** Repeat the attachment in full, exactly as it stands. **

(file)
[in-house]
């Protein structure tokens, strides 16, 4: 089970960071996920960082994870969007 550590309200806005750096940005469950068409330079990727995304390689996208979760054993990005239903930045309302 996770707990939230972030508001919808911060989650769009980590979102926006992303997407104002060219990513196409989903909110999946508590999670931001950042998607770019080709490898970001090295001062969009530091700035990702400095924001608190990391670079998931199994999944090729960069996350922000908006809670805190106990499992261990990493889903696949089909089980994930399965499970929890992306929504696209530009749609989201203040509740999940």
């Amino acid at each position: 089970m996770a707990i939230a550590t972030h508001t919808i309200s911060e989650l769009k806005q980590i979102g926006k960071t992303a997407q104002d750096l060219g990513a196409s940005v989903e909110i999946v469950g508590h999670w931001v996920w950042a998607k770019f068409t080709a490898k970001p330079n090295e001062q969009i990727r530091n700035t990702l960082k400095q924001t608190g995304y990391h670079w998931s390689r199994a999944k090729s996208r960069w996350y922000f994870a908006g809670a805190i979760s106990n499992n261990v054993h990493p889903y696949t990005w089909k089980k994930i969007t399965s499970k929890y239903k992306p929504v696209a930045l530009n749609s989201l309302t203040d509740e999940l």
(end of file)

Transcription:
[in-house]
């Protein structure tokens, strides 16, 4: 089970960071996920960082994870969007 550590309200806005750096940005469950068409330079990727995304390689996208979760054993990005239903930045309302 996770707990939230972030508001919808911060989650769009980590979102926006992303997407104002060219990513196409989903909110999946508590999670931001950042998607770019080709490898970001090295001062969009530091700035990702400095924001608190990391670079998931199994999944090729960069996350922000908006809670805190106990499992261990990493889903696949089909089980994930399965499970929890992306929504696209530009749609989201203040509740999940």
């Amino acid at each position: 089970m996770a707990i939230a550590t972030h508001t919808i309200s911060e989650l769009k806005q980590i979102g926006k960071t992303a997407q104002d750096l060219g990513a196409s940005v989903e909110i999946v469950g508590h999670w931001v996920w950042a998607k770019f068409t080709a490898k970001p330079n090295e001062q969009i990727r530091n700035t990702l960082k400095q924001t608190g995304y990391h670079w998931s390689r199994a999944k090729s996208r960069w996350y922000f994870a908006g809670a805190i979760s106990n499992n261990v054993h990493p889903y696949t990005w089909k089980k994930i969007t399965s499970k929890y239903k992306p929504v696209a930045l530009n749609s989201l309302t203040d509740e999940l």